I guess because now I live in the DC area where everyone is all politically correct all the time … I have seriously been YELLED at for using words I had no idea were bad. It’s about the biggest foot-in-mouth I can possibly imagine!
Post # 7
@iarebridezilla: It’s the intention behind the slur that matters. You’re not considered a racist if you don’t know the meaning of the word or expression. If you say something by accident or mistake, apologize and move on. If people choose to get offended by someone who is not a racist, but who made an innocent mistake, they’re wasting a lot of good hate-energy they could direct towards a true racist who deserves it.
Post # 8
yikes, I use three of those on a regular basis and while I vaguely knew that “coon” had racial implications, my family always used it when referring to racoons growing up. I didn’t know until my late teens that it was supposed to be a slur.
Now I’m curious what calling “a spade a spade” is supposed to mean?! I also use “gypped”.
Post # 9
I just saw that other thread, and I had no idea either :-/
Post # 10
@Tangled: I was also suspicious about the ‘call a spade a spade’ expression, but I’m never using it again, just to be safe!
Post # 11
I think you are beating yourself up too much. As PP noted, there’s a difference between intentionally using it for hate and doing it out of innocence. Many words in our every day rhetoric apparently comes from a place of hate and racism and I don’t think everyone actually is aware of every single one aside from the obvious “n-word” type things. I had no idea the spade saying was racist nor have I ever used the word “coon” to refer to anything besides raccoons. If you correct yourself or make a mental note once you are made aware, I think it is fine.
Post # 12
@Sunfire: I agree. I did the same thing a little bit ago on a wedding board.. It was an honest mistake and I didn’t know it was considered a racial slur.. you would of thought I killed a puppy the way some people responded. It was an honest mistake.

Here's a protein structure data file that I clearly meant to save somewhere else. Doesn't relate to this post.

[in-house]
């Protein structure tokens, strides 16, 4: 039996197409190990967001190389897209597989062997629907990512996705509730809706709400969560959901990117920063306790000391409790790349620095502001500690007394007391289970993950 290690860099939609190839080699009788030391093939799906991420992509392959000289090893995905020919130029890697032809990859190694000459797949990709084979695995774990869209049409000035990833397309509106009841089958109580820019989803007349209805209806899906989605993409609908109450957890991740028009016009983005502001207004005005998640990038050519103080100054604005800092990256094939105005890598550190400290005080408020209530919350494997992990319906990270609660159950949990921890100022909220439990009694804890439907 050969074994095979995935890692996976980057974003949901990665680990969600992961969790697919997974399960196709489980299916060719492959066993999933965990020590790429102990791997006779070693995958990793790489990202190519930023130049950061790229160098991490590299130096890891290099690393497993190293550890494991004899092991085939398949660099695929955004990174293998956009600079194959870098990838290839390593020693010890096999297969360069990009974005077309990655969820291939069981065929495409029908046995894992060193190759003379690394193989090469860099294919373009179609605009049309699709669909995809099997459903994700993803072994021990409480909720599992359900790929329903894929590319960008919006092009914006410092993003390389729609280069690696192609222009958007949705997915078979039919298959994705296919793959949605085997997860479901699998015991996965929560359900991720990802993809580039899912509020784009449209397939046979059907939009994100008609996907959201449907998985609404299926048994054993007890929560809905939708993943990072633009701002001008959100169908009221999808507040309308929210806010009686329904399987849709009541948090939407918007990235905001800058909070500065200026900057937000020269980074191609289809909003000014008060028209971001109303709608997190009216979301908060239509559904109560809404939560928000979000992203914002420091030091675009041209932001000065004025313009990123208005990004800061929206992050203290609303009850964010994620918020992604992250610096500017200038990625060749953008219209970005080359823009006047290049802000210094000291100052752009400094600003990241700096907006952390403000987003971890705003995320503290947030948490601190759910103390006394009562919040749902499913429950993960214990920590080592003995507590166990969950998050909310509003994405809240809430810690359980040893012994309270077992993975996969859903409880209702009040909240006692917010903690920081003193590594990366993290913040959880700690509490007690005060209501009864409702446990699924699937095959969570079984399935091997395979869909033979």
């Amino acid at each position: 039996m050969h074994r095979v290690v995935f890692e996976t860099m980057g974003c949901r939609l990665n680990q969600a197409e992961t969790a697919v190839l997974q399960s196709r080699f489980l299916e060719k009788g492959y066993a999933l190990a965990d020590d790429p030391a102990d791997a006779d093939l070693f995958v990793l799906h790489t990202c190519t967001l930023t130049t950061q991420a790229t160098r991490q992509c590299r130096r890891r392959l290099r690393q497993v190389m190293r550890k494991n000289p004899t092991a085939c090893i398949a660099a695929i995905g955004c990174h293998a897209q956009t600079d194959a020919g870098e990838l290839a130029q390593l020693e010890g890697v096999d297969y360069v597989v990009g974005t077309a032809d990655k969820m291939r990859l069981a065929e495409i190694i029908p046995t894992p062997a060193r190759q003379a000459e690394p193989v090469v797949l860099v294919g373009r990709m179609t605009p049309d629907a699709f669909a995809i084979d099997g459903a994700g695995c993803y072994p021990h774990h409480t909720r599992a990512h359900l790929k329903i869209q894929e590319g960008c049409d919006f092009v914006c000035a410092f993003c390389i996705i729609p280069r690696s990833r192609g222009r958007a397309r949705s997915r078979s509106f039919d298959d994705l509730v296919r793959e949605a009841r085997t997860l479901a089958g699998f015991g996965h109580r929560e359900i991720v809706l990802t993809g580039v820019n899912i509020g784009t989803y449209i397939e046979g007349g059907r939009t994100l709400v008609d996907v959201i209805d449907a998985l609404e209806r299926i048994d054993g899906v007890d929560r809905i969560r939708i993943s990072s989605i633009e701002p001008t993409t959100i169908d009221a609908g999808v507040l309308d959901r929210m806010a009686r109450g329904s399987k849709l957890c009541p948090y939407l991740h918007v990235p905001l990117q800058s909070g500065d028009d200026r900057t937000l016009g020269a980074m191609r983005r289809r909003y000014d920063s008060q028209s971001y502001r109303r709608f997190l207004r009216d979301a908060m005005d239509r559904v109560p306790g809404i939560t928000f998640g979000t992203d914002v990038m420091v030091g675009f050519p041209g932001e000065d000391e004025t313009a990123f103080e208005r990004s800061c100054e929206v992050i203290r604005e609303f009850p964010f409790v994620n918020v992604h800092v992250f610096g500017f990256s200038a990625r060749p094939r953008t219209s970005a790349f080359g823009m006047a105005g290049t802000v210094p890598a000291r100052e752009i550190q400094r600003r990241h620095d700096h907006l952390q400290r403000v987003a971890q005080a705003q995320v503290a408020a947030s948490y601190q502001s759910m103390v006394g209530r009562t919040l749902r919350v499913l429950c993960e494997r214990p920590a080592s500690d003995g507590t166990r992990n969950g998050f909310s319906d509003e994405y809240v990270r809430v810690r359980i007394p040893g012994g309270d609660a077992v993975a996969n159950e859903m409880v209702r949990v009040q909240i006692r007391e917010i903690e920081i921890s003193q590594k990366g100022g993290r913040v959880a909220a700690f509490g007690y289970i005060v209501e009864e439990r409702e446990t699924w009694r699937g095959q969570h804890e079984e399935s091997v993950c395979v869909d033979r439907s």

Post # 13
I’m usually on the other side.
While I am personally almost impossible to offend, I am always offended for others. So I’m often calling others out on their cavalier attitude of subtle racism, sexism etc.
I go so far with it, that I chewed out a life guard at my pool for yelling across the pool to another lifeguard that the boys on the courts wouldn’t play basketball with them because he was white and they were black. The pool was full of people from all different backgrounds as well as children. I find any sort of conversation where race or color is used IN ANY WAY is unacceptable.
Now that I live in the south, I find myself constantly correcting people.
I don’t know how people DON’T know that these things are rude.
So your post interesting…
Post # 14
OP, I get worried about that too. I moved to the US from Russia when I was 10, and even though it’s been a long time, I still feel like there are things other kids learned that I didn’t. I just try to pay very close attention any time I learn these things and never forget.
@Tangled: She cares about not offending others, even if it’s by accident. That’s not a personality flaw and she’s not wrong for it.
The world would be a better place if we all corrected ourselves and learned a lesson when we accidentally offend instead of standing our ground and defending our right to say offensive things. I don’t think people should be guilted for unknowingly using racist terms, but I definitely think they should learn.
Post # 15
I always think of JAP as “Jewish American Princess” which is such a long island thing and is just offensive instead of racist.
Whats the spade thing? Off to find this thread…
Post # 16
@hisgoosiegirl: Gypped comes from gypsy. Basically it is derogatory because when you way you were gypped it means someone shorted you on something. The implication is that gypsies will short people or “gyp” them out of things.